Vegetable soup

vegetable-soup

I made a raid on the fridge last night and seized my suspects. The remains of that celery cowering in the corner? Into the pan you go. That inch of courgette, those flabby carrots? Their fate was sealed. Even the large but softening beetroot was fair game.

I started by frying onions in 2-3 tablespoons of olive oil. I find if I start by frying, it commits me to cooking and I have to carry on.

But one was not enough. This soup had four onions, peeled and chopped. An onion-craving due I believe to the weather turning – after the spring sun, back to British chill. I swear these temperature changes play havoc with the immune system and thus my body was pleading for sustenance.

Who would have thought that the miserable occupants of my fridge plus the onions could help? But they did.

I amused myself by cutting the vegetables as thinly as possible, inspired by browsing through a copy of a recipe book by Boy George and his macrobiotic cook in the Luscious Organic shop in London last Friday.

I peeled everything because although the veg were organic and thus pesticide-free, they looked in need of a beauty peel.

Cooking is so dramatic. Look at the mess I made with the peelings. But aren’t they beautiful? Some naturally interlaced with each other too…

peelings-resized

I was entranced by my vegetable peelings but life is tough and into the compost bin they went.

Meanwhile the mound of veg in my pan (with lid) was stewing away. I gave them a stir every now and then.

Then I added water – about 500 mls – and left the concoction to slowly simmer with the lid on.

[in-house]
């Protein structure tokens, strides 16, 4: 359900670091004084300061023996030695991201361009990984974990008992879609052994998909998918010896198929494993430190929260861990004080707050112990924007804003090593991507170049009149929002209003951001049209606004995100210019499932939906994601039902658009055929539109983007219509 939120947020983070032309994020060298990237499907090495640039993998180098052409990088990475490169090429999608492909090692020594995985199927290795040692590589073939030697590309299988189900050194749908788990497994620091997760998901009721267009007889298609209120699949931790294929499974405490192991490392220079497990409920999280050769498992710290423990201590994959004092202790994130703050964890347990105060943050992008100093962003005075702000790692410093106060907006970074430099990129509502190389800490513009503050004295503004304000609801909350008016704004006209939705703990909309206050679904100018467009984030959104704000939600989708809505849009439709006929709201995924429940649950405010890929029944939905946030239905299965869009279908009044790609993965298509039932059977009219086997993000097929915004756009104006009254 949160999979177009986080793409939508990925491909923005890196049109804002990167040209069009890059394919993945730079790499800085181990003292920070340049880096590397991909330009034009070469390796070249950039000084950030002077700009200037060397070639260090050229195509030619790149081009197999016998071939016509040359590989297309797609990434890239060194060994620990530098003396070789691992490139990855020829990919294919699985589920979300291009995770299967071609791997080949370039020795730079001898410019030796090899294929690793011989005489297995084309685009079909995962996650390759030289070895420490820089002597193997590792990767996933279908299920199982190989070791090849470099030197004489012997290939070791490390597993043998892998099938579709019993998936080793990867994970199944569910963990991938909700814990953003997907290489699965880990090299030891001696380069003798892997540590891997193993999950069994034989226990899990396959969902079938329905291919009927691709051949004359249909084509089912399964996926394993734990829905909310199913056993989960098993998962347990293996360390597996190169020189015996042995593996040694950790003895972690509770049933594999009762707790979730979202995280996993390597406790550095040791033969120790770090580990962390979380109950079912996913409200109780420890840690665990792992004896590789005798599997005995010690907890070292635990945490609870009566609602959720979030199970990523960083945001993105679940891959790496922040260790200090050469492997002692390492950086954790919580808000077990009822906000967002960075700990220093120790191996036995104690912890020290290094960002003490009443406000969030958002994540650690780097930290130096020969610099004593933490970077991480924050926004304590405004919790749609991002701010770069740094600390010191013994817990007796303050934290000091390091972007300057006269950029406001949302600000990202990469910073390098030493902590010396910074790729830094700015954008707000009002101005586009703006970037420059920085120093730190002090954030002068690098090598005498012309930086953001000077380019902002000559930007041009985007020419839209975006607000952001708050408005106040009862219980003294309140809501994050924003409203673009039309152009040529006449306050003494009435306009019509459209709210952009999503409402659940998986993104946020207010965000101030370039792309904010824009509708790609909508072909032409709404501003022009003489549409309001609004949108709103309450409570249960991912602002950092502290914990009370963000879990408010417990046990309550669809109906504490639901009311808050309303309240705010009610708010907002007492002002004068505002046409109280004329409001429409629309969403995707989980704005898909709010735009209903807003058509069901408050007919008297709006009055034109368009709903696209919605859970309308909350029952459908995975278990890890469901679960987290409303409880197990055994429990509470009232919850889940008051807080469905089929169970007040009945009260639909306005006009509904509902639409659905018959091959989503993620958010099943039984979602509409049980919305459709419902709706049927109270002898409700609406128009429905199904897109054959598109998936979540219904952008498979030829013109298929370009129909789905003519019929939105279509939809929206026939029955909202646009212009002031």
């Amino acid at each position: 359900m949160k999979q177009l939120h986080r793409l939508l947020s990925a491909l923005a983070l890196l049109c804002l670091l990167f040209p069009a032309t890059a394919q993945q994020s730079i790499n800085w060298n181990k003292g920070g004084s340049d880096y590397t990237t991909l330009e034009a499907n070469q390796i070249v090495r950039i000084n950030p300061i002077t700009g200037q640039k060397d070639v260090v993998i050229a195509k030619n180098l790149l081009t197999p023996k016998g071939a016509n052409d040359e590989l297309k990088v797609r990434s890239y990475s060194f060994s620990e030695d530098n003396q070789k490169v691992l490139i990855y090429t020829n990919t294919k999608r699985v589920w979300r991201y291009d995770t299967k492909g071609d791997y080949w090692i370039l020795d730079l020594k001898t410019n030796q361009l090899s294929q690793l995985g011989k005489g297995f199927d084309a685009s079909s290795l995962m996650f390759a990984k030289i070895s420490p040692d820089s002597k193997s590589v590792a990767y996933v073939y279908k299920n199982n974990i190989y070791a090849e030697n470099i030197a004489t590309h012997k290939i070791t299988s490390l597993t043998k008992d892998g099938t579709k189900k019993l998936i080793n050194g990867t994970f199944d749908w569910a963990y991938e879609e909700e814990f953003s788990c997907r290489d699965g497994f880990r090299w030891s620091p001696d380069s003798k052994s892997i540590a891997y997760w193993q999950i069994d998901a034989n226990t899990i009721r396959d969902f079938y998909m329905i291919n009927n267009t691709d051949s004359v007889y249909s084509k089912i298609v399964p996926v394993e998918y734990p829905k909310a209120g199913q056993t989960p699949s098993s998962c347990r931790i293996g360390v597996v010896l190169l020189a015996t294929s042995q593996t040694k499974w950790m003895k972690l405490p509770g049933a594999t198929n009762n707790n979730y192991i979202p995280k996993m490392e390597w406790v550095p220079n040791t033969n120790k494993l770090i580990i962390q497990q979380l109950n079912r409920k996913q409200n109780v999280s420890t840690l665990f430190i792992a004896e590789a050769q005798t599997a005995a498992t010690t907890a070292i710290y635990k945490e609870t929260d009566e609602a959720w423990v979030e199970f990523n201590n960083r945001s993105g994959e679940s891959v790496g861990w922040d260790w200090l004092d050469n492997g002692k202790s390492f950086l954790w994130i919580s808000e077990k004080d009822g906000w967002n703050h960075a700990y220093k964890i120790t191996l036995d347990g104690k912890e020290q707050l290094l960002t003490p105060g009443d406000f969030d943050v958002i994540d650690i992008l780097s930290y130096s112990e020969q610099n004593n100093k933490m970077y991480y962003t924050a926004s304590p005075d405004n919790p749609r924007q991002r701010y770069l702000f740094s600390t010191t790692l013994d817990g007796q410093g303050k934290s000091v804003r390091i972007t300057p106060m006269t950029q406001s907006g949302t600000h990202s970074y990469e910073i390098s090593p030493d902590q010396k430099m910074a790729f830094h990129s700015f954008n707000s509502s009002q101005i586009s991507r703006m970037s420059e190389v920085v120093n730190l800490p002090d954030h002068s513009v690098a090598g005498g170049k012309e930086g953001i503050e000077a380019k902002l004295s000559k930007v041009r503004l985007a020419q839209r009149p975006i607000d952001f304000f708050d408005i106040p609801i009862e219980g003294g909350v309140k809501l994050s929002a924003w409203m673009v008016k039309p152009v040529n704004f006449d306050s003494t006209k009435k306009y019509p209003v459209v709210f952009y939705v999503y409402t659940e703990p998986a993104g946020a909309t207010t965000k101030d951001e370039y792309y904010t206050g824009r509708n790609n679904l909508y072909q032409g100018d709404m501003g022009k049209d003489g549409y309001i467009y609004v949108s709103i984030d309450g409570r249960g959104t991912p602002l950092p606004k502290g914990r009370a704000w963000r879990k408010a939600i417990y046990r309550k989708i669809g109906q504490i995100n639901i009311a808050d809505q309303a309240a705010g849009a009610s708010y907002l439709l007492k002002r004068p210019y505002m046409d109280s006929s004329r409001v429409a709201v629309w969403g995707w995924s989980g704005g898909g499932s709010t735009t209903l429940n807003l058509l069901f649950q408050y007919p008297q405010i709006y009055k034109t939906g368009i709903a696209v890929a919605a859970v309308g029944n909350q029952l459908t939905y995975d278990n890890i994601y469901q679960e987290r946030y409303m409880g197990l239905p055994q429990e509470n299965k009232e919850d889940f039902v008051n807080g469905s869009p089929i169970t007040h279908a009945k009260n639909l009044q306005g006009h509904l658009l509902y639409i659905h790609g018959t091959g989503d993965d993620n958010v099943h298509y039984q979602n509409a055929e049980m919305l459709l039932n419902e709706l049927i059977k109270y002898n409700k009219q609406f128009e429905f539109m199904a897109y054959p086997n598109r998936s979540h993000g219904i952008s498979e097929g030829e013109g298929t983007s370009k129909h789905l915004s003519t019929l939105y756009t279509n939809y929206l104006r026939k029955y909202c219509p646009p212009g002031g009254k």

I could have added salt to flavour but I had a brain wave. Due to an enduring macrobiotic flirtation, I had some miso in the fridge (it keeps for ages).

Miso is a friend, providing flavour, health and richness just from fermented plants such as soya beans or brown rice or barley.

I squeezed about two tablespoons of the miso into a cup, added some hot water and mixed it to a thin paste, which I added to the soup.

For garnish, I added a handful of nettles I had picked on our walk yesterday, and served the soup with fresh organic bread. It had taken a pleasant half-an-hour to produce from virtually nothing and it was delicious.

I swear I heard my immune system whisper “thank you”.

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6 responses to “Vegetable soup

  1. You mean you compost fresh beetroot peelings? Ouch, a total sin in our house, with 2 wee girls who just love all food pink!

    The perfect organic-post-waste food colouring is easily made from beetroot peelings. Handy in our house, as along with all-food-pink, the wee ‘uns also love beetroot. We’re currently living on last year’s beetroot in pickled form, but only about 3-4 weeks before the fresh babies pop their necks out of the ground, ready to be munched and crunched ๐Ÿ™‚

    Simply make sure you wash off any obvious dirt from the beet before peeling & boil up the peelings in water (and if you add a handful of lavender soaked in a teensy bit of vodka you get a natural preservative!). When the water looks like a deep merlot, strain off the lavender & peelings. I then reduce the liquor until as thick as a red wine reduction. We normally make ours on the Aga, so boil the kettle, have a cup of tea & use the water for hubby’s tea on the boiling plate. Commiserate with hubby, but explain his tea has gone to a better place ๐Ÿ˜‰

    You can bottle the cooled liquid, with a top of olive oil, which is easily soaked off with a dry muslin, or kitchen roll if you must, when you want to use it. For ease of use, I normally freeze it, a couple of teaspoons per ice cube block.